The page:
The 1973 has a myriad of aromas and flavours which include citrus elements of oil of orange and lime zest over blackcurrant and plum, maybe even damson. After time in the glass these expand to include hints of hazelnut, vanilla and creme brulée. The palate is slightly dry but this works exceptionally well with the rich creminess and fruitiness. 90 Points from me makes this a "Great".

The 1969 begins with a burst of early summertime Alpine flora which is soon joined by damson, oil of orange, mango (or is it papaya?) and a creamy toffeeness. This is stunningly good and well deserving of 92 points from me.

Finally, the 1964 again offers an incredible amount of flora alongside orange and various spices which include cardamom and cumin. The palate is slightly dry with generous hints of blood orange and chocolate. I think I just fell in love with this whisky! 93 Points and another "Great".

"If one has to ask the price, then one can't afford it, Sir" is an old adage associated with luxury items often beyond the means of normal folk and this Constellation series of whisky expressions is no exception. I am only sad that these are indeed aimed at the luxury market as opposed to normal whisky drinkers, but who said the rich and famous aren't normal whisky drinkers too? Maybe I'm just slightly jealous that this series represents a world that I can't afford to buy into. Maybe we are talking silly money. Maybe they are worth it to some people. Maybe I am just a normal person after all. Maybe I'll win the lottery..........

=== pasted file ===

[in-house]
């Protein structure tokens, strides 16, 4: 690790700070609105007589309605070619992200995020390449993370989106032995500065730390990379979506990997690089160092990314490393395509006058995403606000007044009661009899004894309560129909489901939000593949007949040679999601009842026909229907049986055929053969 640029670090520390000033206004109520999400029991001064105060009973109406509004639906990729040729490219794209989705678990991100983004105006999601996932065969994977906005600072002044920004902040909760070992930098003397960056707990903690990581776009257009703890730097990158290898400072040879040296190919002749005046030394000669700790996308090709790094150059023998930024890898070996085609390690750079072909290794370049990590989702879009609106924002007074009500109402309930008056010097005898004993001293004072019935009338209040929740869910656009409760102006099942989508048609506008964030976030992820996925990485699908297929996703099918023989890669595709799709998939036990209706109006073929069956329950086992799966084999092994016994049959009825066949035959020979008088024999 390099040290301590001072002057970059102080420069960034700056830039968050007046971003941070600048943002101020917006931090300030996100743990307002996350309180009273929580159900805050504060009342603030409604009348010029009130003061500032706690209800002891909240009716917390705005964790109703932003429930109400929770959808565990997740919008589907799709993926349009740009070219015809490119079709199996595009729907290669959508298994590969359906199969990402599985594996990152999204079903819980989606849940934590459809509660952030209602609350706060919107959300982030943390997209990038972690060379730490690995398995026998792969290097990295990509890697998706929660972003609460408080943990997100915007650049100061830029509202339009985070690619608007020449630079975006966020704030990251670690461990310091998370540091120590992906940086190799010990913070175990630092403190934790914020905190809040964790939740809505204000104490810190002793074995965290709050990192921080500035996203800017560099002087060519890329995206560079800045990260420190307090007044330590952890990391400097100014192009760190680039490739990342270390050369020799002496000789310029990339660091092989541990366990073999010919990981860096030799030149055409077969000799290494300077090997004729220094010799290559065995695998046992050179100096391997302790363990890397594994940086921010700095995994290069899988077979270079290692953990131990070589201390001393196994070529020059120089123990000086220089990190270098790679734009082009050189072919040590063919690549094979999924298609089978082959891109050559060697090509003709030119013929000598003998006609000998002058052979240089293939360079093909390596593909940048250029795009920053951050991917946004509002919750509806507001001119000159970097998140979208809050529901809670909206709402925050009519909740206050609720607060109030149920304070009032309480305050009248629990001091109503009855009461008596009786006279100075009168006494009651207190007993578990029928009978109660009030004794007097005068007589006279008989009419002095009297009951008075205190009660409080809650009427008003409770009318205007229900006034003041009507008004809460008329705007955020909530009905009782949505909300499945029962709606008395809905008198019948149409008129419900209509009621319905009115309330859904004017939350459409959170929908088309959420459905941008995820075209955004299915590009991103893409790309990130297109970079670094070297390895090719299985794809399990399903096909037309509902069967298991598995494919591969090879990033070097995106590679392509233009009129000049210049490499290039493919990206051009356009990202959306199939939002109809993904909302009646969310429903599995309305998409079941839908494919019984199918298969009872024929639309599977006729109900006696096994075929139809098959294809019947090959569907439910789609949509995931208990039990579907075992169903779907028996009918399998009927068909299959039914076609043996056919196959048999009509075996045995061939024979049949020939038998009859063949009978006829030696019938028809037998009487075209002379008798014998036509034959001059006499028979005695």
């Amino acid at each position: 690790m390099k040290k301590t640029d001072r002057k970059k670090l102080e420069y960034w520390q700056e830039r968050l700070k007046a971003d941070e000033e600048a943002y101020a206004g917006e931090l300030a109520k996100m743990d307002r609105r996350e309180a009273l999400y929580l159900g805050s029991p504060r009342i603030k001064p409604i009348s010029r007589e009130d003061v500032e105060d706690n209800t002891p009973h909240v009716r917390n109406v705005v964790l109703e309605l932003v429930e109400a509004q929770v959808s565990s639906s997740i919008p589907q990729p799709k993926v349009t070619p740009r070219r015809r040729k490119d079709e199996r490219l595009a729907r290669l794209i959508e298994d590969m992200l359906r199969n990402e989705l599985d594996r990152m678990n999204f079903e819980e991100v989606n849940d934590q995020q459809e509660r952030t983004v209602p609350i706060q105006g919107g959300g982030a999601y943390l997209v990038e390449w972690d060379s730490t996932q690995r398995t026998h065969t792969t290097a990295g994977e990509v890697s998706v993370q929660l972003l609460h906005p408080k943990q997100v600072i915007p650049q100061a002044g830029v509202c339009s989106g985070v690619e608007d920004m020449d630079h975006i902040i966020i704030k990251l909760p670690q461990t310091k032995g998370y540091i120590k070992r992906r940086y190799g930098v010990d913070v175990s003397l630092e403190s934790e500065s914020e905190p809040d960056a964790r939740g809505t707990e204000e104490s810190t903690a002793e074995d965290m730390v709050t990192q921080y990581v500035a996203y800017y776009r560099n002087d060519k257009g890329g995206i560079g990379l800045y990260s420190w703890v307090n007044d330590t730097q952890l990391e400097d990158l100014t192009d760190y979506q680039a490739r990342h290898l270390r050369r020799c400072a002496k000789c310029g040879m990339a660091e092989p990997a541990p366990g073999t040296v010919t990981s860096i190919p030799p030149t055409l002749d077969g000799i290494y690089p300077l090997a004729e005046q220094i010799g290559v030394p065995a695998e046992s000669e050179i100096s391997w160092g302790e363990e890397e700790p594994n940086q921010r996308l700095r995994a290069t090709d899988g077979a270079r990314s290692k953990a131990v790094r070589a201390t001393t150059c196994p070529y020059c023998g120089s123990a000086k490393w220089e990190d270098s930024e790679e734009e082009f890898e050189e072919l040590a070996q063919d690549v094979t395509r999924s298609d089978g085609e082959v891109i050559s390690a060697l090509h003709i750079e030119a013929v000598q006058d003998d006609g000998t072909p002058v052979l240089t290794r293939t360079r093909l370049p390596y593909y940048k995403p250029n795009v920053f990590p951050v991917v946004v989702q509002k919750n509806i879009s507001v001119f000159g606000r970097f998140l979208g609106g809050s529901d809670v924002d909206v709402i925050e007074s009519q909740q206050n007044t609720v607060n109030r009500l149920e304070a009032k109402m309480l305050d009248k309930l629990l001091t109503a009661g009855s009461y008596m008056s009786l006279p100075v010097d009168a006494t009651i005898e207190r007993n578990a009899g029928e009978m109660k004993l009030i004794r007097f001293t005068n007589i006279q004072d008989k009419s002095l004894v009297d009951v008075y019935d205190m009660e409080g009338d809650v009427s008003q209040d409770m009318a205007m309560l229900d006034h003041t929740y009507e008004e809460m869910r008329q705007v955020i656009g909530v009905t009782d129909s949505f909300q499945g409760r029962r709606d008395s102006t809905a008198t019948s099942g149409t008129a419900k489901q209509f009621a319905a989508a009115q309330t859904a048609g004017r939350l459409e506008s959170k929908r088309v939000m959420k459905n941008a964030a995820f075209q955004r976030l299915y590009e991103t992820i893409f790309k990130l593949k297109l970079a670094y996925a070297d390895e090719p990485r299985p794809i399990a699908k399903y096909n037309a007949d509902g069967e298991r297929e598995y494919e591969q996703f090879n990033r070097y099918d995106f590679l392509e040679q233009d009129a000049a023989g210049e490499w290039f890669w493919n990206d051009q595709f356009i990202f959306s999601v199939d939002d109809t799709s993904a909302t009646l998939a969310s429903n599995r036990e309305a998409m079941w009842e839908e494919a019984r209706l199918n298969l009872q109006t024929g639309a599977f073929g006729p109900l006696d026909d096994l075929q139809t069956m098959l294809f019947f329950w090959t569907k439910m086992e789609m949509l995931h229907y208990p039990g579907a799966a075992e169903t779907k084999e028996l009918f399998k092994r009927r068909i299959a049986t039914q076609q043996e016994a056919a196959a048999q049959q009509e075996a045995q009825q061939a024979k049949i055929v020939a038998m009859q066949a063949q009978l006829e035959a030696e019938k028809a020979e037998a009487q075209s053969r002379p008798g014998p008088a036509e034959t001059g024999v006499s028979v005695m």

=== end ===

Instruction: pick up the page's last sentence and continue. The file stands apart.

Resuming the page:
Wednesday May 2nd 2012

Limburg; The Whisky Fair

or "Whet Dreams"


What better way to whet the appetite for some drams that true dreams are made of than to visit the whisky fair? No, not just any old whisky fair, but The whisky fair. Distillery 'OB' stands are in a very small minority as Limburg is more about the independents, meaning not only independent bottlers, but also independent sellers specialising in long-forgotten, long-lost and often very hard to come by bottlings, many of which are open and sold by the dram.